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Ian Chippett
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Pete's later stuff
« : 19.08.08 at 10:54 »
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Bogus T. wrote:
 
<<Looking at the recent post list, I am begining to think we should rename the forum the "Clive James Forum" >>
 
  to which Anne H. replied
 
<<That's true Bogus Trumper.  Let's get back to talking a bit more about Pete (wish someone would give him some kind of award!) Clive's words are wonderful, but the music is pretty brilliant too. >>
 
Exactly. It might be interesting to discuss Pete's more recent stuff. I like all of it of course from "The Lakeside Sessions" to "Midnight Voices" but the one I find myself listening to most is "Winter Spring" even if it's a bit patchy (I could do without the comical songs and "Daughter Of The Sun".)  I think it must be the presence of a real rock guitar, something "The Lakeside Sessions" could have used and the fact that it seems to represent a new departure with simpler, more direct songs. And while I like the "Midnight Voices" album, I'm not really sure I see the point of it apart from the reworkings of "Thief In he Night" and "Master Of The Revels." A little too polite IMO. So here are my Top Three New Testament Albums in order of preference:
 
1. The Lakeside Sessions  
2. Winter Spring  
3. Midnight Voices
 
Ian C
 
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Mike Walters
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Re: Pete's later stuff
« Reply #1: 20.08.08 at 18:16 »
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I guess the target audience for 'Midnight Voices' isn't really the group gathered here, but the broader world out there who haven't yet discovered Pete's music or who only remember it from the 70s.  But I'm pleased at least to have versions of some of my favourite songs with modern production quality.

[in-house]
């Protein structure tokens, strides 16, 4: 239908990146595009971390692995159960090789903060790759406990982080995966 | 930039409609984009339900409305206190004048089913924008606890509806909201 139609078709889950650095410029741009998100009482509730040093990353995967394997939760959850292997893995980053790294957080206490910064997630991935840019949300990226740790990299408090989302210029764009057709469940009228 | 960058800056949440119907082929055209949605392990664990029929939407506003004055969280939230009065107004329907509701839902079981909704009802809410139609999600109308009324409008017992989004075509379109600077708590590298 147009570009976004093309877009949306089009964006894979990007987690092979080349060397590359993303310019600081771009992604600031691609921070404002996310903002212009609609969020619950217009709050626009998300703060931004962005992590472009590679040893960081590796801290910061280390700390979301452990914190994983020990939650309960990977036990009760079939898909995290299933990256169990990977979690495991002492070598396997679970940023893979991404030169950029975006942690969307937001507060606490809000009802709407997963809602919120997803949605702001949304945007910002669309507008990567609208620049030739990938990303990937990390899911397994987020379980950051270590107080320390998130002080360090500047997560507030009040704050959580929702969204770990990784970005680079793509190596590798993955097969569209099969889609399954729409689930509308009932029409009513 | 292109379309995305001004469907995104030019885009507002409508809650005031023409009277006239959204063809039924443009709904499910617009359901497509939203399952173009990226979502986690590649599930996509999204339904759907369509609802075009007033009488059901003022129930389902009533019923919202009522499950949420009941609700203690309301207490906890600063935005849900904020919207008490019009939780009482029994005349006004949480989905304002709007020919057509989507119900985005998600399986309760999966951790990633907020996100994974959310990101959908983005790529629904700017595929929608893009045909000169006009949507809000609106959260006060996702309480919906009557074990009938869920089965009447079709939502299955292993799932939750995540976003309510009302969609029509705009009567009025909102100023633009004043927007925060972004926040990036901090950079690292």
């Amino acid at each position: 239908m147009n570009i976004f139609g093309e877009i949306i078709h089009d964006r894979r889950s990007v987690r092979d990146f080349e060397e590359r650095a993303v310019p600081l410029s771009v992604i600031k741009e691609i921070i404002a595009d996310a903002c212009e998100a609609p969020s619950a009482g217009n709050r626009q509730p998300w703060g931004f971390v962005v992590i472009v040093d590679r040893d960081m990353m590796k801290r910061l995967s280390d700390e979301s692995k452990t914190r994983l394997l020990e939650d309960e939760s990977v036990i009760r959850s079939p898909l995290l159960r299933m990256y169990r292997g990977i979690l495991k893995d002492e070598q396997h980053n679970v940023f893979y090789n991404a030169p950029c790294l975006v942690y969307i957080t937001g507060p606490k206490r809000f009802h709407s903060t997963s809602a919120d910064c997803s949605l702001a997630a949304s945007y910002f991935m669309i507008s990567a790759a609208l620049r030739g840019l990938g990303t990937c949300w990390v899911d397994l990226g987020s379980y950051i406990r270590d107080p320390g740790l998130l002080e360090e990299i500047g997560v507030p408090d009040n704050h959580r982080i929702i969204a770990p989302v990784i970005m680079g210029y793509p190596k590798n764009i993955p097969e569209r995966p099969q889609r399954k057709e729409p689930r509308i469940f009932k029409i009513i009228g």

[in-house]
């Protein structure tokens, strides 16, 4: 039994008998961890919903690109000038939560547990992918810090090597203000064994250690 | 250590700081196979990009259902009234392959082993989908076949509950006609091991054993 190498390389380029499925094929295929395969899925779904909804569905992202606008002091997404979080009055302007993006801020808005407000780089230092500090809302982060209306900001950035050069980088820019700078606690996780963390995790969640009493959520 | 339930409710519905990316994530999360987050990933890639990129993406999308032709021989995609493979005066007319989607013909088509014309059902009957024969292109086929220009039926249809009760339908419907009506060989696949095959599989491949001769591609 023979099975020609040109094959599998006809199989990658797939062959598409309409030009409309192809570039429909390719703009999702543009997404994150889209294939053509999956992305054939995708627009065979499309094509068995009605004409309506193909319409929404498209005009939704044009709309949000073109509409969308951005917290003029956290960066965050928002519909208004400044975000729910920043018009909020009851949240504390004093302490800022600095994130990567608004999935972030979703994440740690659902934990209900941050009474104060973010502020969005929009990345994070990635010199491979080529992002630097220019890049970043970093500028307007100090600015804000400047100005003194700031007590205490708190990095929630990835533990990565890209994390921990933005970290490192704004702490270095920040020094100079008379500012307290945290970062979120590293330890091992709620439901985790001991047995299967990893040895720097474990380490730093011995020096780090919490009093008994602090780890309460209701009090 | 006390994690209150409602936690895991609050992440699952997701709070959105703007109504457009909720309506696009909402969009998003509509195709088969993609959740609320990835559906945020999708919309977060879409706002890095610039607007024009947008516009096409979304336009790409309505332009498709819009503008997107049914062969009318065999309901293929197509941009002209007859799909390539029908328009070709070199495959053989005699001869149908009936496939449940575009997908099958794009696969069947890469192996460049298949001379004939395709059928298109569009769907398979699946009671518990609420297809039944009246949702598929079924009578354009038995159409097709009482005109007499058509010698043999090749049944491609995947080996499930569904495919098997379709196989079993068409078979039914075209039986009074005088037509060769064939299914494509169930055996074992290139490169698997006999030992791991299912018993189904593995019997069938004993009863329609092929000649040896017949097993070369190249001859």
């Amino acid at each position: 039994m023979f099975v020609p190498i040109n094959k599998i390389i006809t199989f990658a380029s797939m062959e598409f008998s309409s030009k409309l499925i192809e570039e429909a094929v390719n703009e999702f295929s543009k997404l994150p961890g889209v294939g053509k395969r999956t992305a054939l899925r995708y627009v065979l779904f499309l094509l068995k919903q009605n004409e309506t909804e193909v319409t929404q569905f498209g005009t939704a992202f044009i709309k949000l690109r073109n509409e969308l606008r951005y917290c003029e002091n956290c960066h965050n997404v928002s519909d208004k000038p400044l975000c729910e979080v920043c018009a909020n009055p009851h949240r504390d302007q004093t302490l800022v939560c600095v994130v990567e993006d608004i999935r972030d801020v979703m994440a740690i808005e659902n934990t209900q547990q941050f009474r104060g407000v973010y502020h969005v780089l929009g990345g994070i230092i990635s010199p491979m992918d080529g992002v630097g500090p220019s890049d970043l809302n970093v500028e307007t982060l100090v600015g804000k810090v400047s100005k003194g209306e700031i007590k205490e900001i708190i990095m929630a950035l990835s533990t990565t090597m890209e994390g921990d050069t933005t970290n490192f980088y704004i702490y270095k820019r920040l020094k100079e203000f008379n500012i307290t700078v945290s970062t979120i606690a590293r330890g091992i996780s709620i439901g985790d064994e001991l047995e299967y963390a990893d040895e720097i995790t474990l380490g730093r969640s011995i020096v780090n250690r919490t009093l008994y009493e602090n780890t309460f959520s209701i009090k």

In general, though, I agree with Ian about 'Winter Spring'.  I'm not keen on the jokier songs either, but there are some real gems on there.  I agree also about the simplicity of Clive's lyrics - although I think this is often deceptive.  Some of the songs - 'Dancing Master', 'I Have to Learn', 'Empty Table' and, of course, 'Hill of Little Shoes' - seem to me as complex and subtle as any lyrics he's written, but the craftmanship is less self-conscious and showy than on some of the older songs.  On re-listening to 'Winter Spring', I've several times been struck by subtleties of phrasing or thought that I'd initially overlooked.  
 
Mike
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hannibalmcnee
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Re: Pete's later stuff
« Reply #2: 21.08.08 at 00:01 »